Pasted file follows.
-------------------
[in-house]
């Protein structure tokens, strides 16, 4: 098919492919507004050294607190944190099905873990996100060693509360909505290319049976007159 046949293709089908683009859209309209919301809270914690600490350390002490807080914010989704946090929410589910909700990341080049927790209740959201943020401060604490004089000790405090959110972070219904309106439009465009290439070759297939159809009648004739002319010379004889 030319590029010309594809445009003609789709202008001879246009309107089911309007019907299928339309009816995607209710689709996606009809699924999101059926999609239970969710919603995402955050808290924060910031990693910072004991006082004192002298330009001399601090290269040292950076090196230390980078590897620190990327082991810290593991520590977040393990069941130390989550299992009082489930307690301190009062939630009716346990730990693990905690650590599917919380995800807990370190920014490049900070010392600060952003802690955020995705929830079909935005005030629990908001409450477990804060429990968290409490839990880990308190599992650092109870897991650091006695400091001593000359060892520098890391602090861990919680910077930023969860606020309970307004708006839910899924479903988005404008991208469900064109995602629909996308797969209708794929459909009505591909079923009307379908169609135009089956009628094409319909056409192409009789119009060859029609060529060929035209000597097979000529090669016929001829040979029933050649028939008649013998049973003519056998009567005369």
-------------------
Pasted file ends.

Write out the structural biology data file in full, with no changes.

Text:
[in-house]
């Protein structure tokens, strides 16, 4: 098919492919507004050294607190944190099905873990996100060693509360909505290319049976007159 046949293709089908683009859209309209919301809270914690600490350390002490807080914010989704946090929410589910909700990341080049927790209740959201943020401060604490004089000790405090959110972070219904309106439009465009290439070759297939159809009648004739002319010379004889 030319590029010309594809445009003609789709202008001879246009309107089911309007019907299928339309009816995607209710689709996606009809699924999101059926999609239970969710919603995402955050808290924060910031990693910072004991006082004192002298330009001399601090290269040292950076090196230390980078590897620190990327082991810290593991520590977040393990069941130390989550299992009082489930307690301190009062939630009716346990730990693990905690650590599917919380995800807990370190920014490049900070010392600060952003802690955020995705929830079909935005005030629990908001409450477990804060429990968290409490839990880990308190599992650092109870897991650091006695400091001593000359060892520098890391602090861990919680910077930023969860606020309970307004708006839910899924479903988005404008991208469900064109995602629909996308797969209708794929459909009505591909079923009307379908169609135009089956009628094409319909056409192409009789119009060859029609060529060929035209000597097979000529090669016929001829040979029933050649028939008649013998049973003519056998009567005369």